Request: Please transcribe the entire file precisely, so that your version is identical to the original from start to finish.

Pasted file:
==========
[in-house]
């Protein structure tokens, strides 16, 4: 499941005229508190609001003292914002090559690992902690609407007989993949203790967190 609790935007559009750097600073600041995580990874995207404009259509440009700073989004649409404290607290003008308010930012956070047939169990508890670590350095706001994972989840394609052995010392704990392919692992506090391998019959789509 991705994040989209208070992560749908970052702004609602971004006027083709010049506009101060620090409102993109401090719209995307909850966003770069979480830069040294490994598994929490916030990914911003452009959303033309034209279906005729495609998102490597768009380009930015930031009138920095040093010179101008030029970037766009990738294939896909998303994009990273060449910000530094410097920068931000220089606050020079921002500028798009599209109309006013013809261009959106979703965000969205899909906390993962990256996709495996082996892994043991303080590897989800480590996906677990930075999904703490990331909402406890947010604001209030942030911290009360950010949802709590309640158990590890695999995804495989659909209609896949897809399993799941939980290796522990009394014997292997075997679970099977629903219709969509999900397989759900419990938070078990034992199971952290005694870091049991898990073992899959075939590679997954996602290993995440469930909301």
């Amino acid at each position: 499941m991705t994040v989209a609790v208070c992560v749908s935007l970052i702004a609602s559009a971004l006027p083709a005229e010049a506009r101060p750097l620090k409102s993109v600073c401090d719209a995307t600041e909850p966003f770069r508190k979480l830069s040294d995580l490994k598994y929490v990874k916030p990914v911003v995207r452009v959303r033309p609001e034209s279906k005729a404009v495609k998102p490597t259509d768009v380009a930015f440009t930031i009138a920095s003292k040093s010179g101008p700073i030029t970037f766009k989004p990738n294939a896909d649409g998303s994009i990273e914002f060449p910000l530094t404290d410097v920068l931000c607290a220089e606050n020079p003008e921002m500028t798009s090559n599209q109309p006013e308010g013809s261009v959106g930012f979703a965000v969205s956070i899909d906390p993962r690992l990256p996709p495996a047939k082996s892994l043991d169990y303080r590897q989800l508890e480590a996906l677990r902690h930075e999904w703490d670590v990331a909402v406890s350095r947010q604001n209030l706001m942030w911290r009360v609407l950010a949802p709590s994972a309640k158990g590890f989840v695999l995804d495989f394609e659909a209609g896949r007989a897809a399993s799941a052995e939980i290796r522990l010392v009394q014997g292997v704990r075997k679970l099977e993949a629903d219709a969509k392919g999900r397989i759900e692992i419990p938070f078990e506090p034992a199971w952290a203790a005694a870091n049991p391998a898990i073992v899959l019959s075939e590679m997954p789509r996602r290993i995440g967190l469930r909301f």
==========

[in-house]
């Protein structure tokens, strides 16, 4: 499941005229508190609001003292914002090559690992902690609407007989993949203790967190 609790935007559009750097600073600041995580990874995207404009259509440009700073989004649409404290607290003008308010930012956070047939169990508890670590350095706001994972989840394609052995010392704990392919692992506090391998019959789509 991705994040989209208070992560749908970052702004609602971004006027083709010049506009101060620090409102993109401090719209995307909850966003770069979480830069040294490994598994929490916030990914911003452009959303033309034209279906005729495609998102490597768009380009930015930031009138920095040093010179101008030029970037766009990738294939896909998303994009990273060449910000530094410097920068931000220089606050020079921002500028798009599209109309006013013809261009959106979703965000969205899909906390993962990256996709495996082996892994043991303080590897989800480590996906677990930075999904703490990331909402406890947010604001209030942030911290009360950010949802709590309640158990590890695999995804495989659909209609896949897809399993799941939980290796522990009394014997292997075997679970099977629903219709969509999900397989759900419990938070078990034992199971952290005694870091049991898990073992899959075939590679997954996602290993995440469930909301």
């Amino acid at each position: 499941m991705t994040v989209a609790v208070c992560v749908s935007l970052i702004a609602s559009a971004l006027p083709a005229e010049a506009r101060p750097l620090k409102s993109v600073c401090d719209a995307t600041e909850p966003f770069r508190k979480l830069s040294d995580l490994k598994y929490v990874k916030p990914v911003v995207r452009v959303r033309p609001e034209s279906k005729a404009v495609k998102p490597t259509d768009v380009a930015f440009t930031i009138a920095s003292k040093s010179g101008p700073i030029t970037f766009k989004p990738n294939a896909d649409g998303s994009i990273e914002f060449p910000l530094t404290d410097v920068l931000c607290a220089e606050n020079p003008e921002m500028t798009s090559n599209q109309p006013e308010g013809s261009v959106g930012f979703a965000v969205s956070i899909d906390p993962r690992l990256p996709p495996a047939k082996s892994l043991d169990y303080r590897q989800l508890e480590a996906l677990r902690h930075e999904w703490d670590v990331a909402v406890s350095r947010q604001n209030l706001m942030w911290r009360v609407l950010a949802p709590s994972a309640k158990g590890f989840v695999l995804d495989f394609e659909a209609g896949r007989a897809a399993s799941a052995e939980i290796r522990l010392v009394q014997g292997v704990r075997k679970l099977e993949a629903d219709a969509k392919g999900r397989i759900e692992i419990p938070f078990e506090p034992a199971w952290a203790a005694a870091n049991p391998a898990i073992v899959l019959s075939e590679m997954p789509r996602r290993i995440g967190l469930r909301f």